Brief Histories

The Champs-Elysées is quite crowded on a Sunday afternoon, but the cinemas are not. Fewer than thirty people were in the theatre for the Theory of Everything, despite five Oscar nominations,  the story of Stephen Hawking and Jane Wilde the arts student he fell in love with whilst studying at Cambridge in the 1960s. 


Hawking was a bright but unfocused and rather socially inept student of cosmology, scraping into Cambridge and given just two years to live following the diagnosis of Lou Gehrig’s disease when only twenty-one. 
The trailer shows his first major fall, a real smackdown on an unsympathetically hard surface in a Cambridge quad. The story follows the love story between himself and fellow Cambridge arts student, Jane Wilde. Over the course of their marriage, we watch Stephen’s body collapse as his academic reputation soars, and fault lines were exposed that tested the boundaries of their relationship and dramatically altered the course of both of their lives. There’s not a lot of physics – it really isn’t a quantum mechanical primer – the stuff about black holes is fuzzily vague and the blackboard equations aren’t on-screen for long enough to check their accuracy. It’s a good people drama, a bit schmaltzy and Britishly uptight, a nice glimpse of what Cambridge might have been like in the late 1950s. The male lead – who was he again – is definite Oscar bait and Jane’s primly C of E middle classness evoked a personal shudder or two.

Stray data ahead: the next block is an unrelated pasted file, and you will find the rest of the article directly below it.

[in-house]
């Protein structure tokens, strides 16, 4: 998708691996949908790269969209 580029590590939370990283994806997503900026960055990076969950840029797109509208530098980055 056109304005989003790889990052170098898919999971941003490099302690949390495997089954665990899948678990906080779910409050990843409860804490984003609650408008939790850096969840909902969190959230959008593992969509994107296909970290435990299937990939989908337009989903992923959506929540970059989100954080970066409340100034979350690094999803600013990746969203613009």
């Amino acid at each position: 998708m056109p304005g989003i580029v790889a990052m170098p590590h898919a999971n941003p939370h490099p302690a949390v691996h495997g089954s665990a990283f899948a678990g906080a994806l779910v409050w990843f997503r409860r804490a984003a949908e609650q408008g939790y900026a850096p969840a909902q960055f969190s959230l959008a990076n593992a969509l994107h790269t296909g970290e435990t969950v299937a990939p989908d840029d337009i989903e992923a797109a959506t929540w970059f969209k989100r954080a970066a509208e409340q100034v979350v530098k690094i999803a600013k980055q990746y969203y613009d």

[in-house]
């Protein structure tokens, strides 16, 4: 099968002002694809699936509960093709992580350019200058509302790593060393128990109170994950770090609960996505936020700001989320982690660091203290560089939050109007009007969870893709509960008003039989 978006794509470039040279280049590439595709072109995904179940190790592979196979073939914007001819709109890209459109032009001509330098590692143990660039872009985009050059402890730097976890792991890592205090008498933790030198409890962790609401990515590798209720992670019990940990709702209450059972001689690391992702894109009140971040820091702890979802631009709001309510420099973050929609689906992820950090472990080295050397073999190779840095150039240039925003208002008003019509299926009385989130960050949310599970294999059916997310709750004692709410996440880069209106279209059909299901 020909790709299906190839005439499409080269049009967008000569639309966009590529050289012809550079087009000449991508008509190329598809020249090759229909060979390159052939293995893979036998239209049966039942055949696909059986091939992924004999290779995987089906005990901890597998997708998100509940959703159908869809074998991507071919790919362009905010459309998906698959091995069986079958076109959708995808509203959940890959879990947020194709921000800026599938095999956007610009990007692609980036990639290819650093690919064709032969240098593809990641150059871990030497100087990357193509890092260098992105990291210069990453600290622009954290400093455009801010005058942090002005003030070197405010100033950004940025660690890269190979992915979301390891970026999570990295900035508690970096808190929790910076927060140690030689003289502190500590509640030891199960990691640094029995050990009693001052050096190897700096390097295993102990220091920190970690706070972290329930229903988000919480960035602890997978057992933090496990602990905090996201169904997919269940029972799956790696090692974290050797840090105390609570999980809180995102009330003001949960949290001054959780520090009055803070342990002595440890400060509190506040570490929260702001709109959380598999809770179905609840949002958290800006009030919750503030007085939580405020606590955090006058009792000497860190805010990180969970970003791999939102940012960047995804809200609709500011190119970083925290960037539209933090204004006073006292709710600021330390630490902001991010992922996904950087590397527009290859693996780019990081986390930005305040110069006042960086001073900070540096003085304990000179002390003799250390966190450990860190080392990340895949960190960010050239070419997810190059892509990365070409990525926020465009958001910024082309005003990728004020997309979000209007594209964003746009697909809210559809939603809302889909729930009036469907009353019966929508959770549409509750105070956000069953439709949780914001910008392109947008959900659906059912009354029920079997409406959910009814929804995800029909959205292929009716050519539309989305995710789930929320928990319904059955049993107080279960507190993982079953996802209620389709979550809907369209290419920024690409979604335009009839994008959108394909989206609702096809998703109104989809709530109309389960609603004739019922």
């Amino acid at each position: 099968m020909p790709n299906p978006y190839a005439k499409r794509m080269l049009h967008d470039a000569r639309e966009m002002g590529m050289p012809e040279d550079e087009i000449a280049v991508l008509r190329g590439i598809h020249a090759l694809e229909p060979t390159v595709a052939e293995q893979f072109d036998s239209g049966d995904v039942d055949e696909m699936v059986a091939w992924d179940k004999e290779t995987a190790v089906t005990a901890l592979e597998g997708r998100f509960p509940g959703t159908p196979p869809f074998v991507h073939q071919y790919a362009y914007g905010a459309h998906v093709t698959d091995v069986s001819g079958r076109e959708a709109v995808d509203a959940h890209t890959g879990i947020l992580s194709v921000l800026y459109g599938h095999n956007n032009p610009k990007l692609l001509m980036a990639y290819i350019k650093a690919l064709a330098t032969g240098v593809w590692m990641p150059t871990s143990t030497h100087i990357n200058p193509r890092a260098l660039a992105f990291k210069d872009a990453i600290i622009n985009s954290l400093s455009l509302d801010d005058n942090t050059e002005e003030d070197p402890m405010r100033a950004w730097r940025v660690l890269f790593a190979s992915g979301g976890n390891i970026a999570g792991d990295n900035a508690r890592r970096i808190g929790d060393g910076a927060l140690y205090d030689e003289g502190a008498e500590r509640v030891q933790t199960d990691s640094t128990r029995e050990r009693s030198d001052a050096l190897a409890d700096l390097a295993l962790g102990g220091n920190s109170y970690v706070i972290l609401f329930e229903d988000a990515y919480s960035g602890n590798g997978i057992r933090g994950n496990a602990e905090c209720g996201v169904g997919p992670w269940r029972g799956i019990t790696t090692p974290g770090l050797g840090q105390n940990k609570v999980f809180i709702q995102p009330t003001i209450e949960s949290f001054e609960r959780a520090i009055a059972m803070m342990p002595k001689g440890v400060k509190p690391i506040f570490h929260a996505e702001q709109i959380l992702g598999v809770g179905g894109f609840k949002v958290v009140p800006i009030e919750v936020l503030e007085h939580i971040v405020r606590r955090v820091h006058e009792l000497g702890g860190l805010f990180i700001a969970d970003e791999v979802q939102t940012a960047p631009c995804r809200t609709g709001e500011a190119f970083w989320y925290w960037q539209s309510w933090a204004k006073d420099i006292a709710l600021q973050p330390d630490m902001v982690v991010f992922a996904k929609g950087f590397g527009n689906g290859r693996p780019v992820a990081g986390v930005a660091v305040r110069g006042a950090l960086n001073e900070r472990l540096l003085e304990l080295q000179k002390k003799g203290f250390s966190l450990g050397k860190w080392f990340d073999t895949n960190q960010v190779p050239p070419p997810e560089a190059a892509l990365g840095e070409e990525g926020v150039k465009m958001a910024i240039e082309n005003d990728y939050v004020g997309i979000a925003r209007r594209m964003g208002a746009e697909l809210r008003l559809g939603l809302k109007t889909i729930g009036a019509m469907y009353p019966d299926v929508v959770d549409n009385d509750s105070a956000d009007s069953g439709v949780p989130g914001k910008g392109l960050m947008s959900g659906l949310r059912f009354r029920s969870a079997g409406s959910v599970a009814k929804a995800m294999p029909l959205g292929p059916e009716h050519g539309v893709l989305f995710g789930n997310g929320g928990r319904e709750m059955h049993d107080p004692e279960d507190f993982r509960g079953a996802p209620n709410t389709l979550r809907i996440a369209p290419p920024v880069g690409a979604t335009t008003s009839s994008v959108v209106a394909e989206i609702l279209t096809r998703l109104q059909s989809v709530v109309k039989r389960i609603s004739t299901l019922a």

Jane and Stephen


I did find some of the editing bizarrely careless and they took a few serious liberties with the history of physics. Jane scribbles her phone number on a napkin and thrusts it into Stephen’s hand after a party. The 0223 prefix written on the napkin didn’t take effect until some time later. There’s a beautiful image of the two of them at a May Ball where Sagittarius is clearly visible in the starlit firmament, impossible to see at that elevation and time of year. Irritatingly, when the family goes to Bordeaux on holiday, they seem to have bent time a little too far, driving a model of car that was not released until five years later. 
Hawking, like so many scientists, is brilliant when addressing the “what” and the “how”. He is on less certain ground, however, when talking about the “why”.  He cannot explain where the laws of physics came from or why they work, neither can he explain his faith in the non-existence of the afterlife, for example and attempting to do so via reductio ad absurdum uses metaphysics rather naively. Science is universal, faith is of necessity personal. He asserts his uncomfortable atheism early in the film and one can’t help but wonder whether as his ideas hardened into a more securely held and more strident version, that this in part contributed to the failure of his marriage. OK, enough nitpicking. Six and a half out of ten, a 2:1 but not a First.

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